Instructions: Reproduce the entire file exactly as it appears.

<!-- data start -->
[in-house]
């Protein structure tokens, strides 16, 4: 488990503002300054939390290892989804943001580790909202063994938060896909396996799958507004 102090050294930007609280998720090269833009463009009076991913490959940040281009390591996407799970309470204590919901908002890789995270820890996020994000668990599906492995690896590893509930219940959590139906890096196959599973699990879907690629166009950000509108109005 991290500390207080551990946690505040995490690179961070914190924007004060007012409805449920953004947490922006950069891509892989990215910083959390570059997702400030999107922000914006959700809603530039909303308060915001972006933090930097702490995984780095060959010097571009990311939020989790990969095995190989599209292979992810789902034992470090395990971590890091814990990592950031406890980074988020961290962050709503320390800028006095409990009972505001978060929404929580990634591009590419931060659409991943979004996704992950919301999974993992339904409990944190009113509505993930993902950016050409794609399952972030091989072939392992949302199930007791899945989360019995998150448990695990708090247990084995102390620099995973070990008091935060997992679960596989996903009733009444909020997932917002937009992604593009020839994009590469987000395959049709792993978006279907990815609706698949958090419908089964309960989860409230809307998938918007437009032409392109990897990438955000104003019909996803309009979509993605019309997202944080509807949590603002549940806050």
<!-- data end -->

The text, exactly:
[in-house]
């Protein structure tokens, strides 16, 4: 488990503002300054939390290892989804943001580790909202063994938060896909396996799958507004 102090050294930007609280998720090269833009463009009076991913490959940040281009390591996407799970309470204590919901908002890789995270820890996020994000668990599906492995690896590893509930219940959590139906890096196959599973699990879907690629166009950000509108109005 991290500390207080551990946690505040995490690179961070914190924007004060007012409805449920953004947490922006950069891509892989990215910083959390570059997702400030999107922000914006959700809603530039909303308060915001972006933090930097702490995984780095060959010097571009990311939020989790990969095995190989599209292979992810789902034992470090395990971590890091814990990592950031406890980074988020961290962050709503320390800028006095409990009972505001978060929404929580990634591009590419931060659409991943979004996704992950919301999974993992339904409990944190009113509505993930993902950016050409794609399952972030091989072939392992949302199930007791899945989360019995998150448990695990708090247990084995102390620099995973070990008091935060997992679960596989996903009733009444909020997932917002937009992604593009020839994009590469987000395959049709792993978006279907990815609706698949958090419908089964309960989860409230809307998938918007437009032409392109990897990438955000104003019909996803309009979509993605019309997202944080509807949590603002549940806050």